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I am trying to make heads or tails of a shell script. Could someone please explain this line?

$FILEDIR is a directory containing files. F is a marker in an array of files that is returned from this command: files=$( find $FILEDIR -type f | grep -v .rpmsave\$ | grep -v .swp\$ )

The confusing line is within a for loop.

for f in $files; do
<<do some more stuff>>

I've never seen the colon, and the hash before in a shell script for loop. I haven't been able to find any documentation on them... could someone try and enlighten me? I'd appreciate it.

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${f:${#FILEDIR}} in bash gives the same result as the more portable expression ${f#$FILEDIR}. Both expressions remove the $FILEDIR prefix from $f. The second expression is preferred. –  William Pursell Jul 16 '12 at 21:32

2 Answers 2

up vote 2 down vote accepted

There are no arrays involved here. POSIX sh doesn't have arrays (assuming you're not using another shell based upon the tags).

The colon indicates a Bash/Ksh substring expansion. These are also not POSIX. The # prefix expands to the number of characters in the parameter. I imagine they intended to chop off the directory part and assign it to target.

To explain the rest of that: first find is run and hilariously piped into two greps which do what could have been done with find alone (except breaking on possible filenames containing newlines), and the output saved into files. This is also something that can't really be done correctly if restricted only to POSIX tools, but there are better ways.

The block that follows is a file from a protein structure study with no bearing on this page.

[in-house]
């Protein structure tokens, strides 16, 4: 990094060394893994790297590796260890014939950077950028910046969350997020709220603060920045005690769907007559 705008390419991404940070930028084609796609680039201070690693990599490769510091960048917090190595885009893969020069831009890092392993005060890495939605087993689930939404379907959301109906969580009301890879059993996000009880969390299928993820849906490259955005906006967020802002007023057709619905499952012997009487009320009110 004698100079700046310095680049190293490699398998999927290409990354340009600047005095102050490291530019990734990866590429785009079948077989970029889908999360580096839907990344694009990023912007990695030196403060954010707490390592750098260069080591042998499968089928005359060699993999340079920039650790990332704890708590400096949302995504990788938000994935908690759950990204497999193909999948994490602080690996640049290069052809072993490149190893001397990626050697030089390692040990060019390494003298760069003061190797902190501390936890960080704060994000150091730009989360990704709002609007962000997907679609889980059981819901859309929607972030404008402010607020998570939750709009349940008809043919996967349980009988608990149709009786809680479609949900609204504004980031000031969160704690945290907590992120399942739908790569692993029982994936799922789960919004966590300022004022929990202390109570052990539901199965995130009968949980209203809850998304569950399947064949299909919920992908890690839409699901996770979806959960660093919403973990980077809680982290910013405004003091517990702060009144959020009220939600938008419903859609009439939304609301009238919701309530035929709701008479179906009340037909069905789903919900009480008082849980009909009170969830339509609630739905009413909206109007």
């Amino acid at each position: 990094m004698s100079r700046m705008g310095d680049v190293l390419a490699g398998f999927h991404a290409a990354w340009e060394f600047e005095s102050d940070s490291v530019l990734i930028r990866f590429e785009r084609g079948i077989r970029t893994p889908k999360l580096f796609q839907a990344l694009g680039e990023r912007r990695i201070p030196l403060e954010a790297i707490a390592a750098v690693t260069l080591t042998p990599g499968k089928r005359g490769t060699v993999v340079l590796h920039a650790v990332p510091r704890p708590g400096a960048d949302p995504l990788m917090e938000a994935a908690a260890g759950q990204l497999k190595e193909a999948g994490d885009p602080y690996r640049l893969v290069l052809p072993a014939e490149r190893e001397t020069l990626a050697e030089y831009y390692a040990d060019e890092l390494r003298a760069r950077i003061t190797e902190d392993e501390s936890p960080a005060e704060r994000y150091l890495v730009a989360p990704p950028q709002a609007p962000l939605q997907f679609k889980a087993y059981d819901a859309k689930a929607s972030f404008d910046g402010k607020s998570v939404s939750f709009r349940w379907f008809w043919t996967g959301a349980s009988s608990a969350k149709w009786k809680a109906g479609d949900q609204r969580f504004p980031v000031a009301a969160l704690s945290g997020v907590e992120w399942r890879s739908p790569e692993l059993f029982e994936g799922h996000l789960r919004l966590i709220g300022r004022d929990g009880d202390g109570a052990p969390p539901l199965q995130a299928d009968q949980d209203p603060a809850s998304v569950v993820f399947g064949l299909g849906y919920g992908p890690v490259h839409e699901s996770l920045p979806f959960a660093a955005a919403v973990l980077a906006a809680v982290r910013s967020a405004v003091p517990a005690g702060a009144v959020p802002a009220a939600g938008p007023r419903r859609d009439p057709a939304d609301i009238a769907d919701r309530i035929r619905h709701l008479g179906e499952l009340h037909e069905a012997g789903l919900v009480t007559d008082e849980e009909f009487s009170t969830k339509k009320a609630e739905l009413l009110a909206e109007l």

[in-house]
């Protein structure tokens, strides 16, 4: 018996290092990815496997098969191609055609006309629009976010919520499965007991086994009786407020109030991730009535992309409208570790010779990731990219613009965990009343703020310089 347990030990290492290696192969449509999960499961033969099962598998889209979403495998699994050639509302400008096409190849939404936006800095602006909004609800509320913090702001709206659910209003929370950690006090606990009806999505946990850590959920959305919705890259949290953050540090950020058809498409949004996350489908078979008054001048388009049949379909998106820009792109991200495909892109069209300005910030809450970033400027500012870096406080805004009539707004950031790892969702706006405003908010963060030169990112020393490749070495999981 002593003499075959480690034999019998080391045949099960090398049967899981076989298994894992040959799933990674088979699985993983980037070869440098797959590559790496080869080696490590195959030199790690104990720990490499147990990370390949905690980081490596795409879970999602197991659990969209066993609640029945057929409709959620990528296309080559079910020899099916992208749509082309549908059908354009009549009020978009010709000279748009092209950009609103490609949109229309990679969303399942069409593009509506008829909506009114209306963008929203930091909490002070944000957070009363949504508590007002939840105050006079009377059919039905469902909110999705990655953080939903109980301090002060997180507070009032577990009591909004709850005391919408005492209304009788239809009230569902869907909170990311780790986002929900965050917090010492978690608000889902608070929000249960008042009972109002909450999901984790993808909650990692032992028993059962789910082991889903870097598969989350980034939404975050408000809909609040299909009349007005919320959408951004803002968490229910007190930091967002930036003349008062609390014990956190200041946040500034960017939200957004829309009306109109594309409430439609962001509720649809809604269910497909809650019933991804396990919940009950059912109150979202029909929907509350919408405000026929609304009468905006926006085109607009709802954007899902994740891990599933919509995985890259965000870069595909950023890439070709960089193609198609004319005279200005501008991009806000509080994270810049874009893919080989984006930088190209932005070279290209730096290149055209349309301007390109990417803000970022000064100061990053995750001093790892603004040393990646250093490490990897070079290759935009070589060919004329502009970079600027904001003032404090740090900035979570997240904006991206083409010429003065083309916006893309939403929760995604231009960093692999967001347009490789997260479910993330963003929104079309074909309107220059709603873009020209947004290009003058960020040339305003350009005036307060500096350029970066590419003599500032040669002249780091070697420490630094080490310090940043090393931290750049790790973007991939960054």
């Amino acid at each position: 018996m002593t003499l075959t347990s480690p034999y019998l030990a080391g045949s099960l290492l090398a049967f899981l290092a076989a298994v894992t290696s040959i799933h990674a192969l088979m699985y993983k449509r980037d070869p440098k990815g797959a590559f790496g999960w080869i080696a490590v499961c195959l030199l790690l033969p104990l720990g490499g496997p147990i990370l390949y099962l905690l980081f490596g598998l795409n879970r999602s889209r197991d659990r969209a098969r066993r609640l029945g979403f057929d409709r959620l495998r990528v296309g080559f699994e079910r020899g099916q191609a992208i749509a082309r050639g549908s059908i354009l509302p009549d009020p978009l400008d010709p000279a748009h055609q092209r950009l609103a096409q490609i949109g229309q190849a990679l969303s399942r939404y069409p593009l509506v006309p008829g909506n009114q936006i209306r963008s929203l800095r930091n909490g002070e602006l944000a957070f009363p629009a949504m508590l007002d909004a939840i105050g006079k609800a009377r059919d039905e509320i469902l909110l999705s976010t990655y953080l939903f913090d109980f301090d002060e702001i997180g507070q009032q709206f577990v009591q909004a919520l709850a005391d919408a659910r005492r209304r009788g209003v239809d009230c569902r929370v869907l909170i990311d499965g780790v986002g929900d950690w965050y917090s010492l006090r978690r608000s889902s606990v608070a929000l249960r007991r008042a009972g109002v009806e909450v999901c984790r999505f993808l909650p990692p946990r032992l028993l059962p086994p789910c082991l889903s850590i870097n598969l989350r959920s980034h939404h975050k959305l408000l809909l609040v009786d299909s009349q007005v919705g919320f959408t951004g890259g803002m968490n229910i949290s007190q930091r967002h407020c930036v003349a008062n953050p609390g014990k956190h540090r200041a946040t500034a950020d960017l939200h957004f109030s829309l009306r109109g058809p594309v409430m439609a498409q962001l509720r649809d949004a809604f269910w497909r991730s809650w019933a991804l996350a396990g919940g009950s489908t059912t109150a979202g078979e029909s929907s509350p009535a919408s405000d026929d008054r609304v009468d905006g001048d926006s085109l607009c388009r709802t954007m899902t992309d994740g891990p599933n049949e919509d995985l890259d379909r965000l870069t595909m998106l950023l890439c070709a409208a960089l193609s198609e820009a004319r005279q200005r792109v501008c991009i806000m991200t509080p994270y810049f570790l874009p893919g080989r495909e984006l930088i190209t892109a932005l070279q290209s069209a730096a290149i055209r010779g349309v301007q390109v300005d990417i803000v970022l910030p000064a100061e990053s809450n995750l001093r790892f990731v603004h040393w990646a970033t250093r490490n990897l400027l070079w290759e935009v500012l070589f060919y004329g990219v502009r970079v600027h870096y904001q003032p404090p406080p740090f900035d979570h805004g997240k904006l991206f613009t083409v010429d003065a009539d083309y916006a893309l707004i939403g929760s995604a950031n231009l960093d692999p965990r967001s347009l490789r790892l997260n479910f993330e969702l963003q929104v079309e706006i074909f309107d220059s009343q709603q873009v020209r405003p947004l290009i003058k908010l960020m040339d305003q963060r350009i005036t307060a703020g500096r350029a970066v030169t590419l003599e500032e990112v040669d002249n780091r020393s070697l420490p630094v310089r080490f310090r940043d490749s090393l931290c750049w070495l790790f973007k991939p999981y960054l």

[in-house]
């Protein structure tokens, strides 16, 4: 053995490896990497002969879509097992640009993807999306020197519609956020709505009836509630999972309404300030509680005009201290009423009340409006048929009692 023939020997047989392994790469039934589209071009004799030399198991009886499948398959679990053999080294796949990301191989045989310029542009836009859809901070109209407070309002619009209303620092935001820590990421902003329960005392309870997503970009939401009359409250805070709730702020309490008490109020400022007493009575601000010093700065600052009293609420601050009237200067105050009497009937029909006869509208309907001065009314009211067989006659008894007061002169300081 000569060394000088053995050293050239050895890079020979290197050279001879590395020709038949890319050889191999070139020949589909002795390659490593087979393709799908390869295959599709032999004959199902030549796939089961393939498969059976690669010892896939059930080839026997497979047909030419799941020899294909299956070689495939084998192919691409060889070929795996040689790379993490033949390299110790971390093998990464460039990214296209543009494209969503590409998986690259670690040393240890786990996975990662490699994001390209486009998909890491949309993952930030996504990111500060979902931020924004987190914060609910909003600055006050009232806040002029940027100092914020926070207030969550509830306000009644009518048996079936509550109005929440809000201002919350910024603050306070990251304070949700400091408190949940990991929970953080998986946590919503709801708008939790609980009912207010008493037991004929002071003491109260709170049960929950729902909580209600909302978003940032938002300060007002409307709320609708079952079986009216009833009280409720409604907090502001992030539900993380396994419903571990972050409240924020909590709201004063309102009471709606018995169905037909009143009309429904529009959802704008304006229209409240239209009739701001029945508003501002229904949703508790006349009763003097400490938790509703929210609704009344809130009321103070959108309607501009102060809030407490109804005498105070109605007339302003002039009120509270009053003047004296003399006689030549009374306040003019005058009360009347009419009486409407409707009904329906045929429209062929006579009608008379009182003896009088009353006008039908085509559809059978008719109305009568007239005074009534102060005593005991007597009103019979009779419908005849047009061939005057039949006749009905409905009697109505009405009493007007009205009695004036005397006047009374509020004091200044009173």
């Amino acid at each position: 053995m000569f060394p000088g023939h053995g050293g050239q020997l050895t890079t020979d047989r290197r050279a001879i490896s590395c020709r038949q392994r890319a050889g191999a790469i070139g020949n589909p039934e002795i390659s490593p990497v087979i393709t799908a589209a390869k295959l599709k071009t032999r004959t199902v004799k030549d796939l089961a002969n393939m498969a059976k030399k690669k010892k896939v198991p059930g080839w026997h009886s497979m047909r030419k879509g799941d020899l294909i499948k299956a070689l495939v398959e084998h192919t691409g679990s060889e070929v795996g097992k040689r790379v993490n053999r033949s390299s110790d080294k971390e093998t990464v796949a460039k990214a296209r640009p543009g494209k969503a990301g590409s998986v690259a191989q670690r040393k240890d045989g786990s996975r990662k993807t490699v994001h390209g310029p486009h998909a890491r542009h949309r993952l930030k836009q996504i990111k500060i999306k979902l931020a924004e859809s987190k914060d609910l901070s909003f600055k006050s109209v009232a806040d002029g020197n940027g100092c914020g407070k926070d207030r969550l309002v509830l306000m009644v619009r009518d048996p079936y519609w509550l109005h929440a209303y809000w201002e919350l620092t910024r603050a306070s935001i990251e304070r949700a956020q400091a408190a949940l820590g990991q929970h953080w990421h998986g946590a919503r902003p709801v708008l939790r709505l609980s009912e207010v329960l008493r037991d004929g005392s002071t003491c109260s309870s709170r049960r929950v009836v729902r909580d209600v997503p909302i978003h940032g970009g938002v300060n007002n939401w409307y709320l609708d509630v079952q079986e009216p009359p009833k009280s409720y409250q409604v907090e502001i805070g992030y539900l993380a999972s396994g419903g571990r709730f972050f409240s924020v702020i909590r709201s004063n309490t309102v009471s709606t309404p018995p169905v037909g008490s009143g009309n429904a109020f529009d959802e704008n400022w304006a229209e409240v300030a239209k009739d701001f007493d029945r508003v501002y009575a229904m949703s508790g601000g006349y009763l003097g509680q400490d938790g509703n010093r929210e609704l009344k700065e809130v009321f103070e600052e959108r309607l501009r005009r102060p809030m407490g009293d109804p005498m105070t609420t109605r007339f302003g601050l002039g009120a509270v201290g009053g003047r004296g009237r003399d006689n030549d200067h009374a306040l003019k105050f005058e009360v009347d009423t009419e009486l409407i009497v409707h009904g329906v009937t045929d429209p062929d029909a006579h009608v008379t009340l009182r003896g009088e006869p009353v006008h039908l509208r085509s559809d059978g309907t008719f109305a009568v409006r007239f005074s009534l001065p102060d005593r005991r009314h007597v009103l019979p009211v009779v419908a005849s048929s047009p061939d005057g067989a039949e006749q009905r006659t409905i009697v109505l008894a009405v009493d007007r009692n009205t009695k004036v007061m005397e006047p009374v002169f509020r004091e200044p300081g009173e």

Next, files is expanded unquoted and mutalated by the shell in more ridiculous ways for the for loop to iterate over the meaningless results. If the rest of the script is this bad, probably throw it out and start over. There's no way that will do what's expected.

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Great, thank you for the links. I found the file in an rpm I'm dissecting and am trying to make sense of that one line since it will make a difference in how a single-sign-on package gets installed. Our security team wants us to deploy it but can't provide a list of changes it makes, so we can't tell what it will break. Much appreciated - I think I'll just run diff and make patch files :) –  Matthew Jul 12 '12 at 20:00

The colon can be as a substring. So:

echo ${A:4}

will print the output:


I'm not sure why they would use a file directory as the 2nd parameter though...

If you are having problems understanding the for loop section, try http://www.dreamsyssoft.com/unix-shell-scripting/loop-tutorial.php

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